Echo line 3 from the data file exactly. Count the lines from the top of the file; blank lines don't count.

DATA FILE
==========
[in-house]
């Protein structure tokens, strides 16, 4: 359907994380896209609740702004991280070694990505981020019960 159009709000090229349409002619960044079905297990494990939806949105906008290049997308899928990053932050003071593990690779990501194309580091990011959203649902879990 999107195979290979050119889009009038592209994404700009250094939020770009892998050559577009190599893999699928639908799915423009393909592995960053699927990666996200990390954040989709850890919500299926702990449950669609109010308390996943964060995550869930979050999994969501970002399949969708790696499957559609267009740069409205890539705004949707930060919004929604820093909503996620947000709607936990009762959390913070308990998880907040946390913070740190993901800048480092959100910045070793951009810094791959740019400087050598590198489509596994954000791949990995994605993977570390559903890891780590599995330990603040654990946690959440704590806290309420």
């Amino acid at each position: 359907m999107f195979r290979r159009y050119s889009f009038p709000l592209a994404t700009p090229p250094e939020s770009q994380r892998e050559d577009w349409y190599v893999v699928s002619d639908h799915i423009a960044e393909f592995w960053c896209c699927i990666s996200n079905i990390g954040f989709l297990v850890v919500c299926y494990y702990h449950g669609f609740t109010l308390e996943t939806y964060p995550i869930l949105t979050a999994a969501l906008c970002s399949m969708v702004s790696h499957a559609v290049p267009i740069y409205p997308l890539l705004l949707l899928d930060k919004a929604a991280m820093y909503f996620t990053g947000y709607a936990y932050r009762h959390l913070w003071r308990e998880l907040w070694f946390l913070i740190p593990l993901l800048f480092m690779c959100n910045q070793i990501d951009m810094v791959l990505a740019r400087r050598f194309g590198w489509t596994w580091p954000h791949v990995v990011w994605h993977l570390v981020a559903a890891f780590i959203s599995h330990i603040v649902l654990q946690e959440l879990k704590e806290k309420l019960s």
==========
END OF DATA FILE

């Amino acid at each position: 359907m999107f195979r290979r159009y050119s889009f009038p709000l592209a994404t700009p090229p250094e939020s770009q994380r892998e050559d577009w349409y190599v893999v699928s002619d639908h799915i423009a960044e393909f592995w960053c896209c699927i990666s996200n079905i990390g954040f989709l297990v850890v919500c299926y494990y702990h449950g669609f609740t109010l308390e996943t939806y964060p995550i869930l949105t979050a999994a969501l906008c970002s399949m969708v702004s790696h499957a559609v290049p267009i740069y409205p997308l890539l705004l949707l899928d930060k919004a929604a991280m820093y909503f996620t990053g947000y709607a936990y932050r009762h959390l913070w003071r308990e998880l907040w070694f946390l913070i740190p593990l993901l800048f480092m690779c959100n910045q070793i990501d951009m810094v791959l990505a740019r400087r050598f194309g590198w489509t596994w580091p954000h791949v990995v990011w994605h993977l570390v981020a559903a890891f780590i959203s599995h330990i603040v649902l654990q946690e959440l879990k704590e806290k309420l019960s």